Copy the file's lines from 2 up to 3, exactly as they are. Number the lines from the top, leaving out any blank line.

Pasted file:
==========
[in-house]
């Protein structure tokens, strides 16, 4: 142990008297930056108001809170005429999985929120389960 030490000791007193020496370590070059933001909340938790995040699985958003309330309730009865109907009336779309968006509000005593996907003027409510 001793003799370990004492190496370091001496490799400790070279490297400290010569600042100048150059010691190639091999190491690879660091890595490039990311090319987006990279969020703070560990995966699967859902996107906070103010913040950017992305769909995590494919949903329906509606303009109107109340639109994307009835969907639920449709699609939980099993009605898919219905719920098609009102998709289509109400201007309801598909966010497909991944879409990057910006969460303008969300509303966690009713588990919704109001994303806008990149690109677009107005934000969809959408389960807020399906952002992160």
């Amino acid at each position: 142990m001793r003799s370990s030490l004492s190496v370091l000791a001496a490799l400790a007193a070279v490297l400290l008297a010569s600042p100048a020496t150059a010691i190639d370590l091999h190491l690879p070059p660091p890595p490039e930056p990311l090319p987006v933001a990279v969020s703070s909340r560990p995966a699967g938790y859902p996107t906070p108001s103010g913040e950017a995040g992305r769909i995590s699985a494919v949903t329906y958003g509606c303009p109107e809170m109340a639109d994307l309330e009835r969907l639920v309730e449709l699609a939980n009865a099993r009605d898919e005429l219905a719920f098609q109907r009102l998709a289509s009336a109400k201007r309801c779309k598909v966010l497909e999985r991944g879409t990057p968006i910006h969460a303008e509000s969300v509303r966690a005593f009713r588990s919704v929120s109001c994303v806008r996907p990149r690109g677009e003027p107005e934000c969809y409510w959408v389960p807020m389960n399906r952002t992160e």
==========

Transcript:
């Protein structure tokens, strides 16, 4: 142990008297930056108001809170005429999985929120389960 030490000791007193020496370590070059933001909340938790995040699985958003309330309730009865109907009336779309968006509000005593996907003027409510 001793003799370990004492190496370091001496490799400790070279490297400290010569600042100048150059010691190639091999190491690879660091890595490039990311090319987006990279969020703070560990995966699967859902996107906070103010913040950017992305769909995590494919949903329906509606303009109107109340639109994307009835969907639920449709699609939980099993009605898919219905719920098609009102998709289509109400201007309801598909966010497909991944879409990057910006969460303008969300509303966690009713588990919704109001994303806008990149690109677009107005934000969809959408389960807020399906952002992160």
């Amino acid at each position: 142990m001793r003799s370990s030490l004492s190496v370091l000791a001496a490799l400790a007193a070279v490297l400290l008297a010569s600042p100048a020496t150059a010691i190639d370590l091999h190491l690879p070059p660091p890595p490039e930056p990311l090319p987006v933001a990279v969020s703070s909340r560990p995966a699967g938790y859902p996107t906070p108001s103010g913040e950017a995040g992305r769909i995590s699985a494919v949903t329906y958003g509606c303009p109107e809170m109340a639109d994307l309330e009835r969907l639920v309730e449709l699609a939980n009865a099993r009605d898919e005429l219905a719920f098609q109907r009102l998709a289509s009336a109400k201007r309801c779309k598909v966010l497909e999985r991944g879409t990057p968006i910006h969460a303008e509000s969300v509303r966690a005593f009713r588990s919704v929120s109001c994303v806008r996907p990149r690109g677009e003027p107005e934000c969809y409510w959408v389960p807020m389960n399906r952002t992160e």